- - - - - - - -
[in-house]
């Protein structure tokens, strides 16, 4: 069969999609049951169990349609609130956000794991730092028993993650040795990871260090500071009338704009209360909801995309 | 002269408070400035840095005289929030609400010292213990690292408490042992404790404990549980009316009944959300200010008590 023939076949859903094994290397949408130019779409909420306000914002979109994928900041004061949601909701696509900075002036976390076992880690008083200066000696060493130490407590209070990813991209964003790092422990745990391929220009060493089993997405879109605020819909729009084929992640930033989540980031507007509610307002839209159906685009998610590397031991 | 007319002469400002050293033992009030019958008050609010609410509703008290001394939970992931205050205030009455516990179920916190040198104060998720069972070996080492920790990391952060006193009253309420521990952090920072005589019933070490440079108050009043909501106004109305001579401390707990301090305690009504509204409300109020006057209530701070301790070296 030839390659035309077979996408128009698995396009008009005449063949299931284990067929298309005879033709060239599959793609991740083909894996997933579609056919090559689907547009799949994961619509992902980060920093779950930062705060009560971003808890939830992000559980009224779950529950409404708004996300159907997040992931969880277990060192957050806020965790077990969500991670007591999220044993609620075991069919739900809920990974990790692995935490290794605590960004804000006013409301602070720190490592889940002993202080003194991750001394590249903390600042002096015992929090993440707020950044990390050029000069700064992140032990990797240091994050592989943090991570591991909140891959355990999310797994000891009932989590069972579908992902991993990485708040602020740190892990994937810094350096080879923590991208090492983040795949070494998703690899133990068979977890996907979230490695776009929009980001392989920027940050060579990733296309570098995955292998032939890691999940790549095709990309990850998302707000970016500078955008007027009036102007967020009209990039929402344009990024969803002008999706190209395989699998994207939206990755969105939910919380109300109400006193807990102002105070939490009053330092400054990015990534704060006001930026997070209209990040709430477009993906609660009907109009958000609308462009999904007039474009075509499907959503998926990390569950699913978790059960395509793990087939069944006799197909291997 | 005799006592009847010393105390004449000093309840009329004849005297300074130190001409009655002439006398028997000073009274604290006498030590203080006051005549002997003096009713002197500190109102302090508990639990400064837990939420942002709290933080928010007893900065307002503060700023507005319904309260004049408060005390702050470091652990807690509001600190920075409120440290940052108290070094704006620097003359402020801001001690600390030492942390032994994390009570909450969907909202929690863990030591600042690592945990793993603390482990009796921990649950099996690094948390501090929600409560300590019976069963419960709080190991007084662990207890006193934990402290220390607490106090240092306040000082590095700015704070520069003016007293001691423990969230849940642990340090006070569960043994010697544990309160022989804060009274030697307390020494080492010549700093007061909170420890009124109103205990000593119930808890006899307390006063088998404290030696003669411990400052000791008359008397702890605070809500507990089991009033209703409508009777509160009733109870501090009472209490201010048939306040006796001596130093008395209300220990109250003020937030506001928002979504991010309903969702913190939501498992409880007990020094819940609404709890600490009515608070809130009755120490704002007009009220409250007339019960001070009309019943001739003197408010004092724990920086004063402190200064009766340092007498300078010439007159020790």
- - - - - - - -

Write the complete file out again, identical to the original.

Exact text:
[in-house]
């Protein structure tokens, strides 16, 4: 069969999609049951169990349609609130956000794991730092028993993650040795990871260090500071009338704009209360909801995309 | 002269408070400035840095005289929030609400010292213990690292408490042992404790404990549980009316009944959300200010008590 023939076949859903094994290397949408130019779409909420306000914002979109994928900041004061949601909701696509900075002036976390076992880690008083200066000696060493130490407590209070990813991209964003790092422990745990391929220009060493089993997405879109605020819909729009084929992640930033989540980031507007509610307002839209159906685009998610590397031991 | 007319002469400002050293033992009030019958008050609010609410509703008290001394939970992931205050205030009455516990179920916190040198104060998720069972070996080492920790990391952060006193009253309420521990952090920072005589019933070490440079108050009043909501106004109305001579401390707990301090305690009504509204409300109020006057209530701070301790070296 030839390659035309077979996408128009698995396009008009005449063949299931284990067929298309005879033709060239599959793609991740083909894996997933579609056919090559689907547009799949994961619509992902980060920093779950930062705060009560971003808890939830992000559980009224779950529950409404708004996300159907997040992931969880277990060192957050806020965790077990969500991670007591999220044993609620075991069919739900809920990974990790692995935490290794605590960004804000006013409301602070720190490592889940002993202080003194991750001394590249903390600042002096015992929090993440707020950044990390050029000069700064992140032990990797240091994050592989943090991570591991909140891959355990999310797994000891009932989590069972579908992902991993990485708040602020740190892990994937810094350096080879923590991208090492983040795949070494998703690899133990068979977890996907979230490695776009929009980001392989920027940050060579990733296309570098995955292998032939890691999940790549095709990309990850998302707000970016500078955008007027009036102007967020009209990039929402344009990024969803002008999706190209395989699998994207939206990755969105939910919380109300109400006193807990102002105070939490009053330092400054990015990534704060006001930026997070209209990040709430477009993906609660009907109009958000609308462009999904007039474009075509499907959503998926990390569950699913978790059960395509793990087939069944006799197909291997 | 005799006592009847010393105390004449000093309840009329004849005297300074130190001409009655002439006398028997000073009274604290006498030590203080006051005549002997003096009713002197500190109102302090508990639990400064837990939420942002709290933080928010007893900065307002503060700023507005319904309260004049408060005390702050470091652990807690509001600190920075409120440290940052108290070094704006620097003359402020801001001690600390030492942390032994994390009570909450969907909202929690863990030591600042690592945990793993603390482990009796921990649950099996690094948390501090929600409560300590019976069963419960709080190991007084662990207890006193934990402290220390607490106090240092306040000082590095700015704070520069003016007293001691423990969230849940642990340090006070569960043994010697544990309160022989804060009274030697307390020494080492010549700093007061909170420890009124109103205990000593119930808890006899307390006063088998404290030696003669411990400052000791008359008397702890605070809500507990089991009033209703409508009777509160009733109870501090009472209490201010048939306040006796001596130093008395209300220990109250003020937030506001928002979504991010309903969702913190939501498992409880007990020094819940609404709890600490009515608070809130009755120490704002007009009220409250007339019960001070009309019943001739003197408010004092724990920086004063402190200064009766340092007498300078010439007159020790």